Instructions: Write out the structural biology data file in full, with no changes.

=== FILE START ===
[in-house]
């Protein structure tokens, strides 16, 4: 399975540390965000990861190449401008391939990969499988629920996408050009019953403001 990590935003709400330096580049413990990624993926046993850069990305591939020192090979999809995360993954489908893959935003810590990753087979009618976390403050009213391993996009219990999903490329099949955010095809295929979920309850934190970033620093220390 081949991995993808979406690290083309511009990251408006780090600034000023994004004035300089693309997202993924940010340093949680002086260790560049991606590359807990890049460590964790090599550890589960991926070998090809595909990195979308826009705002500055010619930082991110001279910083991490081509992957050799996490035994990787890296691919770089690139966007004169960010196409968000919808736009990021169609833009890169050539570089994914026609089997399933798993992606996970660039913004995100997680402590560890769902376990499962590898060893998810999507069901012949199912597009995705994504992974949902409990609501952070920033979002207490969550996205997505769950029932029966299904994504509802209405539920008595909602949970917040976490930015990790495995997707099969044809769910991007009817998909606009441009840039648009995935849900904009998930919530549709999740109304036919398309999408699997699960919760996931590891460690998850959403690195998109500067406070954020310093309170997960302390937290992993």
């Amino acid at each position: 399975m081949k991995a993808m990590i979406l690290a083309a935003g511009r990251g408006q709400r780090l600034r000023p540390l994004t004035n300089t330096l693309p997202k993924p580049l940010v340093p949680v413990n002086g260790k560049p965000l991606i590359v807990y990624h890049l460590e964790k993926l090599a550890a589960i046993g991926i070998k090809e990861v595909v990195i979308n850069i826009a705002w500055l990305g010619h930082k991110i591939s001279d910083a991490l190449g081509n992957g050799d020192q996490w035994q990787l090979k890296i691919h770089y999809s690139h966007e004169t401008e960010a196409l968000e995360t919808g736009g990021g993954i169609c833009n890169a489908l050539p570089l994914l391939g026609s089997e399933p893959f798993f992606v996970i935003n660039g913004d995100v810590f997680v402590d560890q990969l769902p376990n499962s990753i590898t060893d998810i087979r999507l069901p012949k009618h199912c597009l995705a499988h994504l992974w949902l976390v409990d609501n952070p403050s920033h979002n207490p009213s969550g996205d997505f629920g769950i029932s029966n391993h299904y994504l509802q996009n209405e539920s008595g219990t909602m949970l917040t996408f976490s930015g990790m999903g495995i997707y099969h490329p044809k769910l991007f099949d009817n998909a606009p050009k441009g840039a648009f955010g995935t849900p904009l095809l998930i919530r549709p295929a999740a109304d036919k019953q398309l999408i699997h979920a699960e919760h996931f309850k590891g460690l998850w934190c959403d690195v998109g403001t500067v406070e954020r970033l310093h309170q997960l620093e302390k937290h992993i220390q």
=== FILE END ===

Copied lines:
[in-house]
């Protein structure tokens, strides 16, 4: 399975540390965000990861190449401008391939990969499988629920996408050009019953403001 990590935003709400330096580049413990990624993926046993850069990305591939020192090979999809995360993954489908893959935003810590990753087979009618976390403050009213391993996009219990999903490329099949955010095809295929979920309850934190970033620093220390 081949991995993808979406690290083309511009990251408006780090600034000023994004004035300089693309997202993924940010340093949680002086260790560049991606590359807990890049460590964790090599550890589960991926070998090809595909990195979308826009705002500055010619930082991110001279910083991490081509992957050799996490035994990787890296691919770089690139966007004169960010196409968000919808736009990021169609833009890169050539570089994914026609089997399933798993992606996970660039913004995100997680402590560890769902376990499962590898060893998810999507069901012949199912597009995705994504992974949902409990609501952070920033979002207490969550996205997505769950029932029966299904994504509802209405539920008595909602949970917040976490930015990790495995997707099969044809769910991007009817998909606009441009840039648009995935849900904009998930919530549709999740109304036919398309999408699997699960919760996931590891460690998850959403690195998109500067406070954020310093309170997960302390937290992993």
């Amino acid at each position: 399975m081949k991995a993808m990590i979406l690290a083309a935003g511009r990251g408006q709400r780090l600034r000023p540390l994004t004035n300089t330096l693309p997202k993924p580049l940010v340093p949680v413990n002086g260790k560049p965000l991606i590359v807990y990624h890049l460590e964790k993926l090599a550890a589960i046993g991926i070998k090809e990861v595909v990195i979308n850069i826009a705002w500055l990305g010619h930082k991110i591939s001279d910083a991490l190449g081509n992957g050799d020192q996490w035994q990787l090979k890296i691919h770089y999809s690139h966007e004169t401008e960010a196409l968000e995360t919808g736009g990021g993954i169609c833009n890169a489908l050539p570089l994914l391939g026609s089997e399933p893959f798993f992606v996970i935003n660039g913004d995100v810590f997680v402590d560890q990969l769902p376990n499962s990753i590898t060893d998810i087979r999507l069901p012949k009618h199912c597009l995705a499988h994504l992974w949902l976390v409990d609501n952070p403050s920033h979002n207490p009213s969550g996205d997505f629920g769950i029932s029966n391993h299904y994504l509802q996009n209405e539920s008595g219990t909602m949970l917040t996408f976490s930015g990790m999903g495995i997707y099969h490329p044809k769910l991007f099949d009817n998909a606009p050009k441009g840039a648009f955010g995935t849900p904009l095809l998930i919530r549709p295929a999740a109304d036919k019953q398309l999408i699997h979920a699960e919760h996931f309850k590891g460690l998850w934190c959403d690195v998109g403001t500067v406070e954020r970033l310093h309170q997960l620093e302390k937290h992993i220390q």